A longtime reader who does not comment mentioned it would be useful, as the number of workers supporting the number of non-workers gradually diminishes, for the non-workers to meet with a representative number of workers from time-to-time. Heck, even assign them: You three are supporting this one. Meet weekly. Pretty cumbersome, but one takes the point.
Reading Debunking Utopia by Nima Sanandaji, which I mentioned before, it occurred to me that the Scandinavian countries have had something like this, internally installed, and this makes an enormous difference. I suspect it only works if it is internal.
College is free, but it is considered to shameful to use that if you don't study, and people will mention it. Plus, not everyone can get in.
Unemployment is generous, but it is considered shameful not to get work as soon as you can. It's not the least shameful to accept unemployment. It's just expected that everyone pulls together and gets back into making the society go. Health care is free, but people are almost too reluctant to use up the medical professionals' time when there are others who might need it more. Again, people will verbally reinforce these values when talking about themselves and sometimes pointedly when talking to you. It's the culture. In important ways, they have higher character than we do.
I think I have read that Americans actually spend more on these things than Scandinavians, but I'm not finding anything like that in my files. Still, I'll bet it's true, or close. We spend more on health care, just not efficiently. We talk a lot about spending more efficiently on our social safety net, but it's hard to do that without the cooperation of the recipients being honest and efficient themselves. But it's hard to make people be honest and efficient, and work-arounds to "help them make better decisions" are likely to be clumsy and only partly effective. Pretty obvious when you think about it. It's also worth noting that this takes the discussion even farther away from it being "the poor" who receive things from the government, which is often how the American debate these trends, inaccurately. "Efficiency" may not be the right way to look at this.
I have said before that this is far easier in a homogeneous society where everyone looks like second-cousins. It's national honor, tribal honor, family honor, personal honor to do these things. Oh, it's also a matter of national honor to say that everything is going great, and this is the best country in the world, and how happy you are. (So please pay no attention to our alcoholism and suicide rates.) I contend that if Americans had an equally high-trust high-responsibility society, what our government provides would look a lot more like what they do.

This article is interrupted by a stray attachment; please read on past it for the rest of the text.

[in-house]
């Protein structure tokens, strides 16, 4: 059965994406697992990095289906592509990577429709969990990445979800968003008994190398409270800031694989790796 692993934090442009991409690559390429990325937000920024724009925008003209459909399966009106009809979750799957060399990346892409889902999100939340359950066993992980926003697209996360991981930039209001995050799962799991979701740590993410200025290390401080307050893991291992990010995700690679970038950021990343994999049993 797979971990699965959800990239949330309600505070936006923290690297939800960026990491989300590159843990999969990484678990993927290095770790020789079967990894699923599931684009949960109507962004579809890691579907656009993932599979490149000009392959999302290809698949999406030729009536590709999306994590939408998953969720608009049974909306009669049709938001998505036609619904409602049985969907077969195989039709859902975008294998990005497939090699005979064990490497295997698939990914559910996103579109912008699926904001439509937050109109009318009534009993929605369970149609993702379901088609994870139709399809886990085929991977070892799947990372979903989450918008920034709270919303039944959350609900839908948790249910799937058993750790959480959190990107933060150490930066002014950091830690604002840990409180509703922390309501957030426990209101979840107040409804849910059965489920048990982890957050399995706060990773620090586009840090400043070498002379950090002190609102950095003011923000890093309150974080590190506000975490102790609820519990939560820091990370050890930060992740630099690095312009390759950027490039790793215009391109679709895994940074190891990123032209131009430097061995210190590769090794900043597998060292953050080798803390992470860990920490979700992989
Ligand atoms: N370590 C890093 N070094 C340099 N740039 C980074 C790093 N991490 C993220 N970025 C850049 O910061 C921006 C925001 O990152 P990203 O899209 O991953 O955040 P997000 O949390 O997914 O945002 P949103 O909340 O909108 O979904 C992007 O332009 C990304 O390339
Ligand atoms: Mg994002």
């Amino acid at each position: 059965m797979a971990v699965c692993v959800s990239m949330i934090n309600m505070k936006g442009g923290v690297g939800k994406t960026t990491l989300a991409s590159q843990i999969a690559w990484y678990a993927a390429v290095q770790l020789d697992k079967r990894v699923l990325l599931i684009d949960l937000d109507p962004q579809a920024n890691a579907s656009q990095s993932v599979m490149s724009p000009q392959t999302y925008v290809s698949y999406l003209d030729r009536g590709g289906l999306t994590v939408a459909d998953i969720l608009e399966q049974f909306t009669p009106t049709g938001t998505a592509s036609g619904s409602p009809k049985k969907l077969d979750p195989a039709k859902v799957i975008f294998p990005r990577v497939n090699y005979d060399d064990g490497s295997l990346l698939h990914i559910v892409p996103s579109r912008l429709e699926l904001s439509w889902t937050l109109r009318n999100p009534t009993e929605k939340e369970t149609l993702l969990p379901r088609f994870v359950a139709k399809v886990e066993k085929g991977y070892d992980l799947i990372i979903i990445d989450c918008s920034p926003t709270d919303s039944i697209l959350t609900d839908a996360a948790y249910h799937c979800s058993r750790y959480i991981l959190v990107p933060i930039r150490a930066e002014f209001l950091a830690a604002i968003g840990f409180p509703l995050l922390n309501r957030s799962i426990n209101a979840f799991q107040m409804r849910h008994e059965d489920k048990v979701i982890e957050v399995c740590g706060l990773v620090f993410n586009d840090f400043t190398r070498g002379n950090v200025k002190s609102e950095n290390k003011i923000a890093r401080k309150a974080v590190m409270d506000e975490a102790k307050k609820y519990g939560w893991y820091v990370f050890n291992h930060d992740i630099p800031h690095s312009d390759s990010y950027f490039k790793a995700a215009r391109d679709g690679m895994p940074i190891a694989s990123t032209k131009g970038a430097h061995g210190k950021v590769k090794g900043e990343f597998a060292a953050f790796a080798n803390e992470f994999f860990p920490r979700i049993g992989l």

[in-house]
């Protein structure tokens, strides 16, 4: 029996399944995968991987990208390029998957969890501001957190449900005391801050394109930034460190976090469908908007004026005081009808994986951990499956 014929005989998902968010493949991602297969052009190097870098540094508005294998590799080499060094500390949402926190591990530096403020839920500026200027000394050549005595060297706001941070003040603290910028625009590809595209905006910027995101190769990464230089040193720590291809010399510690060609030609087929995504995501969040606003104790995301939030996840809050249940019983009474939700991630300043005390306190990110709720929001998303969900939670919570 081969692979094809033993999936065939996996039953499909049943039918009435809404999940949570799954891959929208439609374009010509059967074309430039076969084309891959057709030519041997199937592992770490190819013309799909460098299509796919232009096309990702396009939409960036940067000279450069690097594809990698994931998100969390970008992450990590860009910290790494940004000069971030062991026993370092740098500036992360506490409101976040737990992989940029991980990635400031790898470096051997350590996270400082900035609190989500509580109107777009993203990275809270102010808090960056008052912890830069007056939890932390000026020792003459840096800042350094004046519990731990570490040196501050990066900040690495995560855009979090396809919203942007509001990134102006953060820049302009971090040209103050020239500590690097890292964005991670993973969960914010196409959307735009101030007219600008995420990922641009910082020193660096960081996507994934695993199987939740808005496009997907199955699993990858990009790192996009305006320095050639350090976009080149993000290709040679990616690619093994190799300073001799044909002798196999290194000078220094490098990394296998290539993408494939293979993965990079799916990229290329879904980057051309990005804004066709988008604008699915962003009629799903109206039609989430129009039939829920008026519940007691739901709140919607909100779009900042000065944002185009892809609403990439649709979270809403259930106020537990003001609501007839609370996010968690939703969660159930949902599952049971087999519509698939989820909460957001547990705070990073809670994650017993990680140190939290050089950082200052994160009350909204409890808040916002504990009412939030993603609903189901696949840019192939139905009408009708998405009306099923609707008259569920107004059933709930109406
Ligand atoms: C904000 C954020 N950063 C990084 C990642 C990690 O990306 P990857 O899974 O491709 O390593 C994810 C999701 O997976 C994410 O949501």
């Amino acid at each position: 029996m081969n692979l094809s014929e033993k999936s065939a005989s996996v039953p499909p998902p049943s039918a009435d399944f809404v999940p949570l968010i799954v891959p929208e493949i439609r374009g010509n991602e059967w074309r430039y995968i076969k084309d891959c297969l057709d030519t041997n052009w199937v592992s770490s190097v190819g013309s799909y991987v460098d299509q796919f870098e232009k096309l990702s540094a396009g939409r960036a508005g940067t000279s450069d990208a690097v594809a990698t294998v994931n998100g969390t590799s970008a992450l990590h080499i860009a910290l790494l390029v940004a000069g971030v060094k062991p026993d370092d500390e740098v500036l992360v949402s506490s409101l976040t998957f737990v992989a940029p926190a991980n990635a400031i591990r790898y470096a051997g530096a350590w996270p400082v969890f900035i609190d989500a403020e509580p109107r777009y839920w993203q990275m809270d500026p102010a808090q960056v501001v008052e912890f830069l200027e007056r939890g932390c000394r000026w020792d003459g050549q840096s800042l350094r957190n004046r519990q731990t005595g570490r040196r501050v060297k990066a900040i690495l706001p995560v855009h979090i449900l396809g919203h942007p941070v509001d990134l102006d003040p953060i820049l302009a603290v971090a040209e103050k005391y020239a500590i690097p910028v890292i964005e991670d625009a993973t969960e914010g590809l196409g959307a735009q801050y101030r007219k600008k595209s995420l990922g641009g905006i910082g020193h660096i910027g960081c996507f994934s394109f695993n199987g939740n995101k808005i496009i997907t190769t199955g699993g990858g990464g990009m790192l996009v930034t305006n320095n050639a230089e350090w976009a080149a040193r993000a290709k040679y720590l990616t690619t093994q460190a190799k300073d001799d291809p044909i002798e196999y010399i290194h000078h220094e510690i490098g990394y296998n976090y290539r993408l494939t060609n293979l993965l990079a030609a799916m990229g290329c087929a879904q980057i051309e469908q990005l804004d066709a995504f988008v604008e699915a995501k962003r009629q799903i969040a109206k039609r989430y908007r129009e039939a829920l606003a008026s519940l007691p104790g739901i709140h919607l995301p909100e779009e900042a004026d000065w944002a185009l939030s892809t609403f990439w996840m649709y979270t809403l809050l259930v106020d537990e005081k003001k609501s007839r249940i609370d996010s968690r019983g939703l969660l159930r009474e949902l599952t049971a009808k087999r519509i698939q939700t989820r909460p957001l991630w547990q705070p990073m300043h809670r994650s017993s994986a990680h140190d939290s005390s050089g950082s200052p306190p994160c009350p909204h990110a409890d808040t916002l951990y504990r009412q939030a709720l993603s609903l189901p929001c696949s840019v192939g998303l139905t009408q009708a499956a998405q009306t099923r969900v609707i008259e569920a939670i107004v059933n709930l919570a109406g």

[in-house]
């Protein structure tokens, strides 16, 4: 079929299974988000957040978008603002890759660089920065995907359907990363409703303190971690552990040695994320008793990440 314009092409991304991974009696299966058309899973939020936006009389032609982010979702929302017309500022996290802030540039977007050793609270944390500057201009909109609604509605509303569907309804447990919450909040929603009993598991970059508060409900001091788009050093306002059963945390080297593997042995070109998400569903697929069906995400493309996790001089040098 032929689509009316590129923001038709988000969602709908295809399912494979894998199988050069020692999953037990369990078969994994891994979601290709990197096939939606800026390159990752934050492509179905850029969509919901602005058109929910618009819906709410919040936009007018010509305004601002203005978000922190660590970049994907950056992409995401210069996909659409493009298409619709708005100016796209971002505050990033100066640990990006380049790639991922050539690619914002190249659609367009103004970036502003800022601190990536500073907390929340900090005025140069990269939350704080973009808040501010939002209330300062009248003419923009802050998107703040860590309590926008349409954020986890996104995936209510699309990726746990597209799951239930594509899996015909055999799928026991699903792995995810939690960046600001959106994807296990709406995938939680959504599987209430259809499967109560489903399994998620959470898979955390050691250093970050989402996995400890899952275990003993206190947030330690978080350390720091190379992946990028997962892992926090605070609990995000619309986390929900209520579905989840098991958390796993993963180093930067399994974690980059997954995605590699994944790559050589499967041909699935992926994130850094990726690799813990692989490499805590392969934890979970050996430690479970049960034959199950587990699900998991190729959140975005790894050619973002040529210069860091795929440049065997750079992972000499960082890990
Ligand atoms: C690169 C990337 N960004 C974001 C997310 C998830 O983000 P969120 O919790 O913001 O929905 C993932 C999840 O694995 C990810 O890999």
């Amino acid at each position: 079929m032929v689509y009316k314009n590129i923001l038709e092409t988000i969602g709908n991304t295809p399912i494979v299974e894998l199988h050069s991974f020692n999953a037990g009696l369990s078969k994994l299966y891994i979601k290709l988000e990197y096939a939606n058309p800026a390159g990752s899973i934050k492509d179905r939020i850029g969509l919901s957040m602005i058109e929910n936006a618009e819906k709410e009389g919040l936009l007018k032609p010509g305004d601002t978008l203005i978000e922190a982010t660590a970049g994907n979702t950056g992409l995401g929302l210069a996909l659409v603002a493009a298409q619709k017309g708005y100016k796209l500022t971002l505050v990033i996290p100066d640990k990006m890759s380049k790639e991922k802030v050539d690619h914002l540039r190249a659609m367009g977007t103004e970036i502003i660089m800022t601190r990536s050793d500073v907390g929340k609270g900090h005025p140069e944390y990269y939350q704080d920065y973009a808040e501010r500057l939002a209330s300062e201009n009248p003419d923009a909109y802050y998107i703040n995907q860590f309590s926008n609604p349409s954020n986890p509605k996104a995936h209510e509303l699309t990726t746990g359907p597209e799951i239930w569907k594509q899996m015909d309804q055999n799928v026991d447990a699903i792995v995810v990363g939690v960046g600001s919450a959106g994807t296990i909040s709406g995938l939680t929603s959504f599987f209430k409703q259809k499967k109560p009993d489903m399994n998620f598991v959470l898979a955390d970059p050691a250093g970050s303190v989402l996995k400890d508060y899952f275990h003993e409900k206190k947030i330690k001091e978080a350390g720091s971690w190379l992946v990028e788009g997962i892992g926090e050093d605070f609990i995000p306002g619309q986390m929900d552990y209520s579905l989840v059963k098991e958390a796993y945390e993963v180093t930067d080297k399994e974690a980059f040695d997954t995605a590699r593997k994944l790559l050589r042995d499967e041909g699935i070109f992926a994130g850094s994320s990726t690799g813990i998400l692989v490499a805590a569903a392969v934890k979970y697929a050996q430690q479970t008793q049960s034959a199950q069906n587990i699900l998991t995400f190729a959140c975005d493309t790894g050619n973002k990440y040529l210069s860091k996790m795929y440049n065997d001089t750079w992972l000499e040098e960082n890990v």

And vice versa, as we shall see.
Next, Samandaji's working composite timeline for Scandinavian economies is
1870-1940 - pretty much capitalist
1940-1970 - mild socialism
1970-1990 - full-bore socialism
1990-2010 - "oops, maybe not" returning irregularly to freer markets
2010 - present - Immigration straining even the reduced socialism
A couple of other things he mentions of interest. The governments disguise important statistics - just as we do here. Unemployment is higher than they think (estimated 14% since the 1990's), taxes are hidden by being indirect (they believe they pay about 40% - it's actually 60%*). Women don't actually do all that well in those economies compared to American and Canadian women. They refuse to break down crime rates and school testing according to immigration status - you can be prosecuted for even mentioning those things in unapproved way.
It is unraveling. Scandinavia is still a really good place to live, and will be for some time. But each generation is using more sick time, more unemployment benefit, and more health care than the one before, and those attitudes are measurable. That has been true even before immigration ramped up. But it is immigration that is exposing the weaknesses. American conservatives focus on the Middle-eastern groups, and those have certainly greatly increased the violence in these ridiculously non-violent countries. But in the countries themselves there is great concern about "Eastern European beggars" - we would say "gypsies;" and "Criminal Elements" - we would say "Eastern European mafias." This latter group now has a presence in the Ukranian, Romanian, and Slovak neighborhoods of the major cities.
*I no longer have any idea what this was supposed to be for.